According to a 2018 Kenya Population Based HIV Impact Assessment (KENPHIA), Homa Bay County has a HIV prevalence rate of 19.6 percent.
Strangely, millions of condoms given out for free could be going to waste as Kenyans don’t use them.
This came to light during a National Aids Control Council event that brought together stakeholders from counties to discuss condom use and state of HIV/aids in the country, among other things.
A report shows that condom use remains low in Kenya at only 14.3 condoms per man per year against the global target of 40 condoms per man per year.
“An estimated 190,110,760 condoms were distributed in 2020 against a projected need of 449,089,871 in 2020. When distribution exceeds use, it results in wastage.
“Investments in distribution require concurrent investments in demand creation activities,” said the report.
Kenya identified a total of 17,854 condom distribution points in the 47 counties during the mapping exercise out of which 84 per cent (15,008) were either bars with lodgings or without lodgings.
“Condom dispensers were accessible in only 14 percent of all identified condom distribution points.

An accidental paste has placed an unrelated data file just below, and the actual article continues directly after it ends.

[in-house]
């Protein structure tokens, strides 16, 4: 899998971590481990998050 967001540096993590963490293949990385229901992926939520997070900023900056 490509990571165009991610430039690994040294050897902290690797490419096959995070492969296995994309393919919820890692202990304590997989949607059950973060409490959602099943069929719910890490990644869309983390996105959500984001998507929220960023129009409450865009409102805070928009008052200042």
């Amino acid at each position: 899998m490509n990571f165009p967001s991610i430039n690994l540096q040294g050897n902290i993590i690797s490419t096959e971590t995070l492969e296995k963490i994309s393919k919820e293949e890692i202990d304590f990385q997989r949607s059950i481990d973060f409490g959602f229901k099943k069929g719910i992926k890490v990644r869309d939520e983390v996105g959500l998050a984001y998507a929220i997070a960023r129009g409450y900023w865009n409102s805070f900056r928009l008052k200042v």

Installation of condom dispensers is ongoing in the potential distribution points to increase access, availability and use of condoms,” the report said.
Some of the identified challenges were that condoms were not reaching rural and poor populations, and in some places priority populations.
“Inadequate capacity to manage condom programmes, especially with a total market approach, exposure to the high intensity messaging and skills building among young people who account for almost half of new HIV infections,” it said.
Recommendations in the report included increasing investment demand creation, support for an adequate condom supply in the public sector, investment in leadership and coordination to strengthen market stewardship.
It was also noted that there was a need to invest in market data and capacity to use it to support social marketing organisations to achieve higher value impact.
- Additional reporting by Pkemoi Ngénoh